Posts filed under “Data Analysis”
As we have previously discussed, inflation remains contained to the rest of the world ex-USA. Globalization be damned, there may be rapid price rises in most of the world, but there is no inflation in the U.S., thanks to a combination of hedonic adjustments and the absurd focus on the core rate.
Whenever I hear the phrase "excluding volatile food and energy" I just laugh. Can a pricing group be considered volatile if it merely goes up each month in an orderly fashion — for years and years?
That’s not volatility, thats a trend.
One way to actually measure how absurd the US core inflation measure is to look at what has happened to the spread between headline CPI and Core CPI. If Core CPI is understating inflation, than the spread should be widening. If it is accurate, the overall ratio between the two should be relatively steady.
What does the data show? The spread has increased substantially since the US adopted an ultra low rate/easy money policy under Greenspan (now affiliated with bond giant PIMCO). Since the easy money policy of the 1990s, and the rate slashing of the 2000s, it is no coincidence that the spread between the headline number and the core has grown dramatically.
If you want to trace this widening spread back to its origins, it coincides with implementation of Boskin Commission changes in CPI. (About as intellectually dishonest analysis of Inflation as has ever been penned — its goal was to reduce Social Security payments and avoid bankrupting the US Treasury — not measure inflation accurately). Since then, the spread between the core and headline data have only grown further apart.
This simply reflects the government’s BLS inflation data diverging from reality.
Core CPI flatlined over the past 8 years because that is how it was constructed — to not show inflation. However, the absurdity of the adjustments in inflation measures is revealed in the widening spread between Core and Headline:
Notice how tightly the two data series coincide (top chart) in the latter half of the 1980s and all of the 1990s? See how that starts diverging in 2001?
Bill King points out: "Targeted inflation may be the headline CPI, or a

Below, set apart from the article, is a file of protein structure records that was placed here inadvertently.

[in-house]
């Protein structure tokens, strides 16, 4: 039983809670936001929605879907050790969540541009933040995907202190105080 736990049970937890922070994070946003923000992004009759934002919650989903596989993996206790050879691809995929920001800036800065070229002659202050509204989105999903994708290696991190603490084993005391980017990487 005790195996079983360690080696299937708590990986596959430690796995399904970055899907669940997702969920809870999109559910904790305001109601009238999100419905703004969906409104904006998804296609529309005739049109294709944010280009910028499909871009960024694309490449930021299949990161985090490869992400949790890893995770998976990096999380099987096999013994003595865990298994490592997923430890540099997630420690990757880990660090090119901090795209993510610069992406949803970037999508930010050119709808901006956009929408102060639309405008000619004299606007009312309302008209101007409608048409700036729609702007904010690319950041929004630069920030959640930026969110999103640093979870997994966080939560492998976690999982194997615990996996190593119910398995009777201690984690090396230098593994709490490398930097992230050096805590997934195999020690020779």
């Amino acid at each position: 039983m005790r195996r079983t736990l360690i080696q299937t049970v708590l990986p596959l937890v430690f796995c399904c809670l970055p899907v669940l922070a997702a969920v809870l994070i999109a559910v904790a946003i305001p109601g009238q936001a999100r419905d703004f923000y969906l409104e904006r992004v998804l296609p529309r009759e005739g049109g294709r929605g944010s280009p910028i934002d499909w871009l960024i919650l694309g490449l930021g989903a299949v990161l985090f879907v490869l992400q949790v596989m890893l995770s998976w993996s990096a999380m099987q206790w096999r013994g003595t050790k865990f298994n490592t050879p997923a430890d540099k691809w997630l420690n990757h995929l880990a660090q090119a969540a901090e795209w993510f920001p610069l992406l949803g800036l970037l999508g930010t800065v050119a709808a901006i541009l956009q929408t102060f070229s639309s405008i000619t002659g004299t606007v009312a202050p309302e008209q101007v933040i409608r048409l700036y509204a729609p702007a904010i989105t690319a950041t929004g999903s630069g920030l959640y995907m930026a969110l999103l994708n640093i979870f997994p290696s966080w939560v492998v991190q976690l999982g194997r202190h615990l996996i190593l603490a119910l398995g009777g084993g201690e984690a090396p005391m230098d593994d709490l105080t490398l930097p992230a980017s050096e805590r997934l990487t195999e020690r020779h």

derived core inflation measure. In either case central banks should be
aware of the sources of error and bias in their country’s CPI"
If you really want to econo-geek out on this stuff, there are several good resources for taking apart how this data is constructed:
Core Inflation Measures and Statistical Issues in Choosing Among Them
IMF Working Paper April 2006
PCE Inflation and Core Inflation
Julie K. Smith
July 6, 2006
But the bottom line is that the US measures of Inflation, especially the core levels, are constructed to diverge from reality, and understate price rises. That is seen in the headline CPI/Core spread.
The Payroll numbers are out, and they are not particularly pretty:
88,000 new jobs were created in April, according to BLS. This is the weakest job gain since November ’04. Cumulative revisions for prior months were to the downside by 26,000.
As expected, losses were in Manufacturing (19k), Retail (26k) and Construction (11k). The weakness in Construction has been very uted, implying that the full impact of the housing slow down has yet to be fully realized.
Biggest gains were had in Services (116k), Education and Health (53k), Gov’t (25k) Professional (24k) and Leisure/Hospitality (22k).
Temporary help jobs fell for a 3rd month (January was flat) making 4 consecutive months of no gains. Temp help tends to lead employment gains, and this weakness can be read as a future forecastor of employment.
We don’t pay close attention to the Household survey, (the self reported number is very volatile) but the drop of -468k was an eyebrow raiser.
To put this into some context, of those 317k new jobs hypothesized by BLS, 49k of those supposed jobs are in construction. Now what are the odds of that?
While Wall Street celebrates the upcoming recession, let me remind you that this economy requires about 150k new monthly jobs to merely keeep up with population growth.